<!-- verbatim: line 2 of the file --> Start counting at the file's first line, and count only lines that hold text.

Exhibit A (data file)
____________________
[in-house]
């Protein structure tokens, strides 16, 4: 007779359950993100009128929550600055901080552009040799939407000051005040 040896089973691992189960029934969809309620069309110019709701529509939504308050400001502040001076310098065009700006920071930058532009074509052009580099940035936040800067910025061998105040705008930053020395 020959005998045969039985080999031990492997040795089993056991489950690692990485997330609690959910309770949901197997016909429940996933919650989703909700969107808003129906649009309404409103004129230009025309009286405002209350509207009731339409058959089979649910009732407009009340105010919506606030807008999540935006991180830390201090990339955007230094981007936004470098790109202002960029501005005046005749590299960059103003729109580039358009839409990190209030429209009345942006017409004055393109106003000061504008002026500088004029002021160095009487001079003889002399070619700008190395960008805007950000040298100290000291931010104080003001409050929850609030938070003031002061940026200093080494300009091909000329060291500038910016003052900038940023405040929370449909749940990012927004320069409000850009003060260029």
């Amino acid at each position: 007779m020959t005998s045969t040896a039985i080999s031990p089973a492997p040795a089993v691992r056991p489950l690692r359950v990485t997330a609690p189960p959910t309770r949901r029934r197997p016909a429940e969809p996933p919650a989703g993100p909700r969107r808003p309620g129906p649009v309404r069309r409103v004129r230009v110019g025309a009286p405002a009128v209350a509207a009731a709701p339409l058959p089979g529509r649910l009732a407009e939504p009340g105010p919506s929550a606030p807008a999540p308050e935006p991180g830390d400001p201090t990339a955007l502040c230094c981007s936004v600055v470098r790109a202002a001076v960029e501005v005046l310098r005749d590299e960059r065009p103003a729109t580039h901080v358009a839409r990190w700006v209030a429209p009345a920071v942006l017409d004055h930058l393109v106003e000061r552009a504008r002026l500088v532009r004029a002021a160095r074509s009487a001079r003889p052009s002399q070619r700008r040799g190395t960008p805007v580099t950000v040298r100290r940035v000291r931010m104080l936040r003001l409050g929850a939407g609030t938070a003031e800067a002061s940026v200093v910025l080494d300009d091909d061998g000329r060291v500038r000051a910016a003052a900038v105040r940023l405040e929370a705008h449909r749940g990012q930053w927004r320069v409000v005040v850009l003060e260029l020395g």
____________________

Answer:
């Protein structure tokens, strides 16, 4: 007779359950993100009128929550600055901080552009040799939407000051005040 040896089973691992189960029934969809309620069309110019709701529509939504308050400001502040001076310098065009700006920071930058532009074509052009580099940035936040800067910025061998105040705008930053020395 020959005998045969039985080999031990492997040795089993056991489950690692990485997330609690959910309770949901197997016909429940996933919650989703909700969107808003129906649009309404409103004129230009025309009286405002209350509207009731339409058959089979649910009732407009009340105010919506606030807008999540935006991180830390201090990339955007230094981007936004470098790109202002960029501005005046005749590299960059103003729109580039358009839409990190209030429209009345942006017409004055393109106003000061504008002026500088004029002021160095009487001079003889002399070619700008190395960008805007950000040298100290000291931010104080003001409050929850609030938070003031002061940026200093080494300009091909000329060291500038910016003052900038940023405040929370449909749940990012927004320069409000850009003060260029």